Charlene Barina October 30th, 2006
I’m still playing around with the concept, but I first read about micropublishing several months back in the New York Times (the article unfortunately costs money now, but the link is here.
It’s a bit different from finding someone local to publish and more like a hybrid with such services as cafepress, where you create apparel with logos or designs you make that are printed on an as-ordered basis. The micropublishers give you a variety of options, ranging from submitting a pdf to standalone custom design software to put together books based on a few different templates and styles. Most all of them offer a hardcover option in a few different shapes (portrait, landscape, square little books) with a nice dust jacket and glossy pages as if it were a “real” book. Pricing depends on quantity, size, and sometimes colors used, depending on the site. Also depending on the publisher, you can make books with as many as 400 pages.
The micropublisher I’ve chosen to try out is Blurb, partially due to their nicely designed website According to the now-hard-to-get-to NYTimes article, it also supposedly had the best interface for book creation; it feels google-like in its implementation, which to me means semi-intuitive and slightly bubbly. It does have some confusing but supposedly easy buttons - I’ve had experience where I change a layout and my content disappears, never to be found again, but that may be to my version being an older beta copy. After you’ve completed your book, you can “publish” it publicly to the Blurb bookstore, where you can direct friends to check it out or discover random strangers who really like your topic. They’re still working on getting an ISBN service set up though, for those of you who plan to seriously market your creation. Like cafepress, though, you can’t set a price above the typical Blurb book cost. Thus you can have the warm fuzzy glow of being while embracing the hip/edgy starving artist persona.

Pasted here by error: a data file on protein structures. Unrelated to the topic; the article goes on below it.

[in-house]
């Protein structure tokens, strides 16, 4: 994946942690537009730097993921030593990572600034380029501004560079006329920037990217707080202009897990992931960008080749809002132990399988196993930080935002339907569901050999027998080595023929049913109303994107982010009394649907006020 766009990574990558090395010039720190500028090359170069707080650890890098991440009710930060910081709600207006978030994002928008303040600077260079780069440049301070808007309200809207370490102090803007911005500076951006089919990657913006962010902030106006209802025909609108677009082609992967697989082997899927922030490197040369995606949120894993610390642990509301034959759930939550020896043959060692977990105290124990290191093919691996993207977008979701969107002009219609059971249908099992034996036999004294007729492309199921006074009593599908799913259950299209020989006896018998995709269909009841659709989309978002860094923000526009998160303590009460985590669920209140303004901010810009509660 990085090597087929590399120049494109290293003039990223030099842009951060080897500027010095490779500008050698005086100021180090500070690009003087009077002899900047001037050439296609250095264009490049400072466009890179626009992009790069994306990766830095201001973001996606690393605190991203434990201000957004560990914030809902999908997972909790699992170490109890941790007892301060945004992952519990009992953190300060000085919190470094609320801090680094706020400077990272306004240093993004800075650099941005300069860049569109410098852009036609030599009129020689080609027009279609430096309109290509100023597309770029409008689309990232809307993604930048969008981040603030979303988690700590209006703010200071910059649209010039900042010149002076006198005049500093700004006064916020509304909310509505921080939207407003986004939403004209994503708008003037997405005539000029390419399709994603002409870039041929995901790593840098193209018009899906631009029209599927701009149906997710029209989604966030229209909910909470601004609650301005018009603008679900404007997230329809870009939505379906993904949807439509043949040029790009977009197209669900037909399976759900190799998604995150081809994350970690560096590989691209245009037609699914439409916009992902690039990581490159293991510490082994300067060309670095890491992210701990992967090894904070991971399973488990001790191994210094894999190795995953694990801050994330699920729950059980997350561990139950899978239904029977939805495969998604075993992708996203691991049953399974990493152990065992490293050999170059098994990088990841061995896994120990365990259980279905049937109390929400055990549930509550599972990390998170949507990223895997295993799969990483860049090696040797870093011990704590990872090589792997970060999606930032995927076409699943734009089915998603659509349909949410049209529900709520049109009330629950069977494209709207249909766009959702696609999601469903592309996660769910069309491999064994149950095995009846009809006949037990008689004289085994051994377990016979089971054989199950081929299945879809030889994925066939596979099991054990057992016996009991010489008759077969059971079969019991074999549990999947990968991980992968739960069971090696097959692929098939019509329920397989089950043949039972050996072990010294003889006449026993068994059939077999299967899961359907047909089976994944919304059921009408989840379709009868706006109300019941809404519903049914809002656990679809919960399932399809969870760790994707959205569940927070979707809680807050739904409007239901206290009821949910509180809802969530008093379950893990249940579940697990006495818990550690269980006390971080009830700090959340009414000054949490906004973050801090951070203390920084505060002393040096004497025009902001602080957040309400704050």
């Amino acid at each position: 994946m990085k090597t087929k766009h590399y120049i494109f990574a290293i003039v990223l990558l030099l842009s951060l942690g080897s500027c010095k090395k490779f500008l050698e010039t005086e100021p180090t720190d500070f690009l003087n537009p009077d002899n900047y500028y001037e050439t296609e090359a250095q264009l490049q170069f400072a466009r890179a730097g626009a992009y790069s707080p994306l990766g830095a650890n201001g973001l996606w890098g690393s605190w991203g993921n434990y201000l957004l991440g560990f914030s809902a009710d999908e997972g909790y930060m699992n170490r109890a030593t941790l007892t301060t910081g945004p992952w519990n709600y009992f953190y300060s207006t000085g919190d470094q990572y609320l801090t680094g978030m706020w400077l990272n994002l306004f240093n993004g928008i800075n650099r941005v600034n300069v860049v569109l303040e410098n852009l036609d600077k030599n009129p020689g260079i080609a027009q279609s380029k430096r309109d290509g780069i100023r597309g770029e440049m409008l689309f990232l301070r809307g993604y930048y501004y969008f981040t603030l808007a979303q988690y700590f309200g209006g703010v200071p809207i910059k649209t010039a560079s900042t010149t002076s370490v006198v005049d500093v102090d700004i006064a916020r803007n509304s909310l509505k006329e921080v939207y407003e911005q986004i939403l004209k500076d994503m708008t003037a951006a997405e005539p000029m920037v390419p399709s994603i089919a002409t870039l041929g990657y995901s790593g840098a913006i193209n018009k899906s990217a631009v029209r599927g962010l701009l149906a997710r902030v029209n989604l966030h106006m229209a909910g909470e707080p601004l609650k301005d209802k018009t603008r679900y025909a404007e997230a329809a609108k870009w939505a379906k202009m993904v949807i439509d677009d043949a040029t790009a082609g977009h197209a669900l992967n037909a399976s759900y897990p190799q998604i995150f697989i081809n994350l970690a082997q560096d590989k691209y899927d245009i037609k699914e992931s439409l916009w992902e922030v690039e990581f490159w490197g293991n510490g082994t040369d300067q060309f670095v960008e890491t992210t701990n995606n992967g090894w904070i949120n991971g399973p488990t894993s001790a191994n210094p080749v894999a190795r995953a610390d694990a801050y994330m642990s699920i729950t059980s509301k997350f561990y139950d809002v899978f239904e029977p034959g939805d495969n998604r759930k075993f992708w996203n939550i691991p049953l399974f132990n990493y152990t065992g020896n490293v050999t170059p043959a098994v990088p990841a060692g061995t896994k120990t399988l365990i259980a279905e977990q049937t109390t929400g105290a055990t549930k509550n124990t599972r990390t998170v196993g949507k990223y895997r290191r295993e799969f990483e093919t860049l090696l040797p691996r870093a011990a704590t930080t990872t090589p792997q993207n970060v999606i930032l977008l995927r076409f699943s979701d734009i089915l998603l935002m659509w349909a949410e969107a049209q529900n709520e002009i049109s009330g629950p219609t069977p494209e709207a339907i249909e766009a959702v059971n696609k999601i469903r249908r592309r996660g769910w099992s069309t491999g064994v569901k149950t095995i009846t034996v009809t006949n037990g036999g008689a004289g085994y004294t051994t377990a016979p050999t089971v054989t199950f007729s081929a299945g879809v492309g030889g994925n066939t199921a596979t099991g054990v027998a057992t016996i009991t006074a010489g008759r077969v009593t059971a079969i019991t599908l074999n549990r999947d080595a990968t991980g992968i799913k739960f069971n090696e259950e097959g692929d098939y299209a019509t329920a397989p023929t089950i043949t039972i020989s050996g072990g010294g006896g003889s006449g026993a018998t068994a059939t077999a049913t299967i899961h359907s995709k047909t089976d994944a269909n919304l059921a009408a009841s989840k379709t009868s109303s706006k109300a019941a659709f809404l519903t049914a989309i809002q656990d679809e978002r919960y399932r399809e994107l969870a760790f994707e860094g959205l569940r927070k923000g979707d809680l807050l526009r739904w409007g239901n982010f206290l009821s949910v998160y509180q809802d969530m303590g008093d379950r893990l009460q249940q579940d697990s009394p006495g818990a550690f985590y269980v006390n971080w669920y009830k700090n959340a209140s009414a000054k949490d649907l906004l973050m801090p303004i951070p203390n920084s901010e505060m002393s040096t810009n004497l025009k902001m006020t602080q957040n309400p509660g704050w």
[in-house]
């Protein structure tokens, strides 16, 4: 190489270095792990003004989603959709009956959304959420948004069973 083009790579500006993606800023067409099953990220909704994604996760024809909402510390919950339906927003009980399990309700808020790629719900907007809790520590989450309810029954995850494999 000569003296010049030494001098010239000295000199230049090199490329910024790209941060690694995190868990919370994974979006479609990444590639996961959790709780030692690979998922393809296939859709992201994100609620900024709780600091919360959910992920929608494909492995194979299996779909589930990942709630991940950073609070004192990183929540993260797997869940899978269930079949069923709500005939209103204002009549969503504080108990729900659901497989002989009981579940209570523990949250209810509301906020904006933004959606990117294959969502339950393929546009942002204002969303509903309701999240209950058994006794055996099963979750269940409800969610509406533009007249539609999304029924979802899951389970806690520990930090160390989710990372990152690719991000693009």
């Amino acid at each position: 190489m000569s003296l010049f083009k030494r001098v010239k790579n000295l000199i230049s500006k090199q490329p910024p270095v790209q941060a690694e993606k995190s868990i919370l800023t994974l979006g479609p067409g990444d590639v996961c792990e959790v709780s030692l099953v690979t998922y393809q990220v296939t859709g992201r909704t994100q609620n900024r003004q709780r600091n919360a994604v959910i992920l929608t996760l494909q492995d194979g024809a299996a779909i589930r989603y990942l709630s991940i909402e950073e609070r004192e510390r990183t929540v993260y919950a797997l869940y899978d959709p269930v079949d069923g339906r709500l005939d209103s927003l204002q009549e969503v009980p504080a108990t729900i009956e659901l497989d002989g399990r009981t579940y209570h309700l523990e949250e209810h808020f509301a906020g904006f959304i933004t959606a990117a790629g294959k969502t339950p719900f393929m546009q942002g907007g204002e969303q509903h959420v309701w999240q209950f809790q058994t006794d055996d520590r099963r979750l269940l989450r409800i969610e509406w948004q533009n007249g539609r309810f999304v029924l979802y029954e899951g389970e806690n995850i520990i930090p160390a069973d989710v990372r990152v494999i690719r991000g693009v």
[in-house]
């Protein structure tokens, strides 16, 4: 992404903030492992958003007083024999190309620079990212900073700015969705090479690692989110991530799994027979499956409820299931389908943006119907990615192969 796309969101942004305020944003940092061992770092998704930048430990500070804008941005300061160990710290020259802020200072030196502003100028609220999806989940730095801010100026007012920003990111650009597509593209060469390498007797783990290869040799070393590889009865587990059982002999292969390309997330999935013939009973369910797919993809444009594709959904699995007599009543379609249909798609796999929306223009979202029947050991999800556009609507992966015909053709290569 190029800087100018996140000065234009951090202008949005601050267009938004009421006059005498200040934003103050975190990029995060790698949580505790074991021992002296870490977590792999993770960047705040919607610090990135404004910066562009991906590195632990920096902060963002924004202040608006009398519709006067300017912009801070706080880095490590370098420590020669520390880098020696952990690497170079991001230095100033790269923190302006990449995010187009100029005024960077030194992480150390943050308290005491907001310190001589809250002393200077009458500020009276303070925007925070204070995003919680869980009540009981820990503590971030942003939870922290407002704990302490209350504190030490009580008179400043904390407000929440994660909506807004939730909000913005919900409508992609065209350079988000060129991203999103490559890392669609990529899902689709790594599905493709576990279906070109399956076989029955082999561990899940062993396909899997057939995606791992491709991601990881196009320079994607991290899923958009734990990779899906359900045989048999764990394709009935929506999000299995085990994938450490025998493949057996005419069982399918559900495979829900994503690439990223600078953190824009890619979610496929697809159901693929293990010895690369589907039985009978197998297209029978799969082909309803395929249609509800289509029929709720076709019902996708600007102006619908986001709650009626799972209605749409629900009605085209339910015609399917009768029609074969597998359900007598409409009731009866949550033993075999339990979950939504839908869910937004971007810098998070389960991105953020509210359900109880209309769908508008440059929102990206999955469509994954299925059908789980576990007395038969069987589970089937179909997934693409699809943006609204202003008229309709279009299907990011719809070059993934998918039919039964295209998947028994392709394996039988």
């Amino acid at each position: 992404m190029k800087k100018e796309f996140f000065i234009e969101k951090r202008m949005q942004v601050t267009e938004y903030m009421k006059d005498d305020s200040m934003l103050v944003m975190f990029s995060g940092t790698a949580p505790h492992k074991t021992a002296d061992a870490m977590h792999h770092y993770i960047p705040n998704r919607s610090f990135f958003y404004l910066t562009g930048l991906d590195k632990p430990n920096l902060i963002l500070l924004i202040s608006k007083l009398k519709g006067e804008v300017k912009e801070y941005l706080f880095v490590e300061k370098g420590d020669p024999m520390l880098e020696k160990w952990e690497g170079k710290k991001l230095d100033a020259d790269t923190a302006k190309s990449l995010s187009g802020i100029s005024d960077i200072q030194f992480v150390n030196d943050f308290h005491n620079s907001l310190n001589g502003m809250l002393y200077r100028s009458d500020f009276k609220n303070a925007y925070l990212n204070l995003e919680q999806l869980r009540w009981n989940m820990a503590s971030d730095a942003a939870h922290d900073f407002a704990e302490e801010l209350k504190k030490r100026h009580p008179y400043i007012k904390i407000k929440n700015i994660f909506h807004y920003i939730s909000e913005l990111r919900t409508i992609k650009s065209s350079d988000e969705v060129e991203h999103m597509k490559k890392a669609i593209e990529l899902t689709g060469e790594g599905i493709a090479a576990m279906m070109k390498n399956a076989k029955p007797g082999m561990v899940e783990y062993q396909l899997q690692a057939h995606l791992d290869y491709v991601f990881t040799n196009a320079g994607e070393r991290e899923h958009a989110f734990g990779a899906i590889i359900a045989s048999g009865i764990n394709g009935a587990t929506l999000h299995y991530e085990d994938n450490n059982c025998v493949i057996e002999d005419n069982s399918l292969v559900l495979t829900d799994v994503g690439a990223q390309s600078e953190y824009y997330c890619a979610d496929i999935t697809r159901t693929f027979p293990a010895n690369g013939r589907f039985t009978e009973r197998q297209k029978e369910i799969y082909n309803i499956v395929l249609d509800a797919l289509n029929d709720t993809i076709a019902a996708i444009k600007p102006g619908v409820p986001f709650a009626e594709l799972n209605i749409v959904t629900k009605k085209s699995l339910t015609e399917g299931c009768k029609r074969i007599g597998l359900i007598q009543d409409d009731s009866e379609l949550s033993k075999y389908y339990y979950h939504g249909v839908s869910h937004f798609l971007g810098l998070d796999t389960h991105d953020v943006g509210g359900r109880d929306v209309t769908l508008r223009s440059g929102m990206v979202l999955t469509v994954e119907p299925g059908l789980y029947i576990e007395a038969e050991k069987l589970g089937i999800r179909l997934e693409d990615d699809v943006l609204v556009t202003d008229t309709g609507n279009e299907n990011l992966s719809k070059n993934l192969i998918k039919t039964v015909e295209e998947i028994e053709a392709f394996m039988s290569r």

From the sites, the book styles and layouts remind me of the Williams-Sonoma line of thin cookbooks with themes like “Beef” or “Pasta”. They have some page and book templates that are thematic, such as “Blog Book”, “Cookbook”, “Picture book”, which gives you a starting point with the variety of layouts. I chose to make a cookbook of my favorite recipes from friends, family, and random self-experiments.
I found it neat to be able to edit the cover, the inside author picture/bio on the dust jacket, the front pages, and section headers and indices in addition to the expected “average” reading page. I also learned about how time-consuming putting together even a 30-page book, between wanting to prepare the meals to take pictures of technique and final product. I’m trying to enlist a friend who likes to take photos of food, but it hasn’t worked out yet.
Given that Blurb only has hardcover options, and the proprietary software, which, last I experimented, didn’t allow text document import, I don’t see this as being a great venue for those who want to publish their next great novel. It’s also obviously not designed for electronic distribution of the content, either. I do see it as a neat way to publish a travelogue, a office yearbook, or a going-away present that would really be able to leverage the full-color capabilities of Blurb. When my cookbook’s done, I’ll try to post the link here just for grins.